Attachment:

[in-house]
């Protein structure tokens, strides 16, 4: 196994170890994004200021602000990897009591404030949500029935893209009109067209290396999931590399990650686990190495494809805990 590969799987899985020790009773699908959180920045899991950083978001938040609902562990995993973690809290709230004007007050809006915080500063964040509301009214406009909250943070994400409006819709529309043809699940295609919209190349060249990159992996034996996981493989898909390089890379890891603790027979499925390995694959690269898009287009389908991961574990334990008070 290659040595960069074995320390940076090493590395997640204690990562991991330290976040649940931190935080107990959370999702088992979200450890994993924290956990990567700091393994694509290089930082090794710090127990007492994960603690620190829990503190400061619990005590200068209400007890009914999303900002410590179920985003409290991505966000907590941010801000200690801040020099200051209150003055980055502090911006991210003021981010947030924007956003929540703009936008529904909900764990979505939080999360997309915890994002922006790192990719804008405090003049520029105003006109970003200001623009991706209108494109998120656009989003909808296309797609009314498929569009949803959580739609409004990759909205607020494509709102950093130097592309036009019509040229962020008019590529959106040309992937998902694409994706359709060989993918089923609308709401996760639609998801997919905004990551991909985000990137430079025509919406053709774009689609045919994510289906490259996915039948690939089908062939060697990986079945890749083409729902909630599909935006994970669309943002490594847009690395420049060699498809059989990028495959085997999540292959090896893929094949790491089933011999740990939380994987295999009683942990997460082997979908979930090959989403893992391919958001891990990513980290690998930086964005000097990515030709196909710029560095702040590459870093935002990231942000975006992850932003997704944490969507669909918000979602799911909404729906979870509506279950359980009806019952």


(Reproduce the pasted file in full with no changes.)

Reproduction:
[in-house]
């Protein structure tokens, strides 16, 4: 196994170890994004200021602000990897009591404030949500029935893209009109067209290396999931590399990650686990190495494809805990 590969799987899985020790009773699908959180920045899991950083978001938040609902562990995993973690809290709230004007007050809006915080500063964040509301009214406009909250943070994400409006819709529309043809699940295609919209190349060249990159992996034996996981493989898909390089890379890891603790027979499925390995694959690269898009287009389908991961574990334990008070 290659040595960069074995320390940076090493590395997640204690990562991991330290976040649940931190935080107990959370999702088992979200450890994993924290956990990567700091393994694509290089930082090794710090127990007492994960603690620190829990503190400061619990005590200068209400007890009914999303900002410590179920985003409290991505966000907590941010801000200690801040020099200051209150003055980055502090911006991210003021981010947030924007956003929540703009936008529904909900764990979505939080999360997309915890994002922006790192990719804008405090003049520029105003006109970003200001623009991706209108494109998120656009989003909808296309797609009314498929569009949803959580739609409004990759909205607020494509709102950093130097592309036009019509040229962020008019590529959106040309992937998902694409994706359709060989993918089923609308709401996760639609998801997919905004990551991909985000990137430079025509919406053709774009689609045919994510289906490259996915039948690939089908062939060697990986079945890749083409729902909630599909935006994970669309943002490594847009690395420049060699498809059989990028495959085997999540292959090896893929094949790491089933011999740990939380994987295999009683942990997460082997979908979930090959989403893992391919958001891990990513980290690998930086964005000097990515030709196909710029560095702040590459870093935002990231942000975006992850932003997704944490969507669909918000979602799911909404729906979870509506279950359980009806019952």